log2 in bash

Turns out bash supports enough arithmetic operators to implement lg() just as you might in some real language:

function log2 {
    local x=0
    for (( y=$1-1 ; $y > 0; y >>= 1 )) ; do
        let x=$x+1
    echo $x

z=$(log2 64)

I had a somewhat valid reason to want to do this. The one thing that continually gets me when I try to do dumb things like this is when to use the raw variable name and when to use the dollar sign. Yes, the semantics are well-defined, but my perl habits run deep. Similarly, in ruby, all my variables are global.

Backup re-revisited

I’ve reconsidered using git as my backup choice du jour. The main problem (and feature) of using git was having a checked out repo in my home directory. I found I was forever worried, given my admittedly horrid muscle memory habit of doing ‘git reset –hard’ periodically inside source trees, that I’d accidentally do it from the wrong directory and lose any recent work. Luckily, I never did that.

Two obvious solutions: don’t use a checkout in the home directory, instead using rsync to the repo; or use a wrapper/custom command name for the git-as-backup program to avoid accidents. Well, I went with the third option: use rdiff-backup like a normal person. It’s packaged by Fedora and Debian, so I only needed a small tweak to my backup scripts to make that happen every night. And someone wrote a FUSE filesystem (archfs) to mount the backups as normal directories, so there’s no real loss of convenience under this scheme.

My RPM database is now corrupted. Just in time.


The stats from smolt are pretty interesting if, like all stats, entirely useless. Some curiousities:

  • i686 still beats x86_64 by a ton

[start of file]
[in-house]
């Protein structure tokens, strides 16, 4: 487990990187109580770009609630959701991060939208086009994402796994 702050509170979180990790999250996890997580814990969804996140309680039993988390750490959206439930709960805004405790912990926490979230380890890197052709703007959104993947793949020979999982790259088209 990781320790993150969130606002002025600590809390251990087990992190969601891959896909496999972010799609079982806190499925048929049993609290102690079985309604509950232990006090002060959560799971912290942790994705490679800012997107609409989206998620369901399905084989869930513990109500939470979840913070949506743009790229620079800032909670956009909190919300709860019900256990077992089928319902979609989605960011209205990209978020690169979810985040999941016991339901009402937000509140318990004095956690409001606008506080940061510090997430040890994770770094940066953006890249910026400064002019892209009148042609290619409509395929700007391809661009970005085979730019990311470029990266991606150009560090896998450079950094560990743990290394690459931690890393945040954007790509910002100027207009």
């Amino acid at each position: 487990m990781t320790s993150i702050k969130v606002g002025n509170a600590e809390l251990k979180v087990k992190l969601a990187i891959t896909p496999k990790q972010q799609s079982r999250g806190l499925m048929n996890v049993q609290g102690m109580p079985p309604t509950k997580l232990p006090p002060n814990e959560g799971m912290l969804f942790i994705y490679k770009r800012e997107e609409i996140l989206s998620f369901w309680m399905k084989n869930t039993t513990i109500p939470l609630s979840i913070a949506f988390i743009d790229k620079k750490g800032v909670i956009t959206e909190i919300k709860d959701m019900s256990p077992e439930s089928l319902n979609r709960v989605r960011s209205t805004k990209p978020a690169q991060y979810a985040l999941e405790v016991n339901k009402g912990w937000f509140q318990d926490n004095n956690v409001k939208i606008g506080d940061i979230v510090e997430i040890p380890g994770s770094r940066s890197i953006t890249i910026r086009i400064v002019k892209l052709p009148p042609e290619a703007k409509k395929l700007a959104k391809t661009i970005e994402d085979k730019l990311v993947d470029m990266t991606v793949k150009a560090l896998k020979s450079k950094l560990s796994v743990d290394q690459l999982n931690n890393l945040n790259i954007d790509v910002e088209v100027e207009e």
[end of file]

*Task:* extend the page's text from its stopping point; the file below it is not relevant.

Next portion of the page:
• A (very) few people change their runlevel
  • Acer is high in the vendor list, I guess they are still killing the netbook market
  • People don’t configure their swap appropriately
  • SMP is now the norm, outside of embedded kit anyway
  • I want a 4+ GHz cpu
  • No one uses omfs :( …I guess I need to submit a profile.


So, I’ve been a user of Debian (and lately Ubuntu) since around 2001, with RedHat, Mandrake, and Slackware being in use before then. Debian was like a revelation: ‘apt’ is how package management should be! I still have my server running Debian stable, but I thought I’d try putting Fedora 10 on my laptop this go-round to see how it compares to Ubuntu. All the marketing hype about Ubuntu being mere aggregators of others’ hard work had something to do with that as well. Besides, yum has been around for years now so surely it is as good as apt by now.

Here are my thoughts: I still find yum a little clunky for a few things; maybe that’s just my expertise in apt speaking. LVM was the first thing to go — it wasn’t hard to do from the graphical installer. The much hailed boot graphics stuff only worked with vesafb for me since they dropped the modesetting code for Intel from the kernel. I had to overhaul the installkernel script to properly update grub and not bother with an initrd, since I hate them. Finally, all configuration seems to be HAL driven now, which just means putting more random undocumented crap into huge XML files in /etc to get your touchpad working. Lovely, I’m sure Ubuntu is busy adopting that mess. On the plus side, a nice looking gnome setup with reasonable defaults. On the whole, Fedora 10 is a solid release, though it will still take some time to get it configured to my liking. Perhaps by then I’ll give openSuse a spin.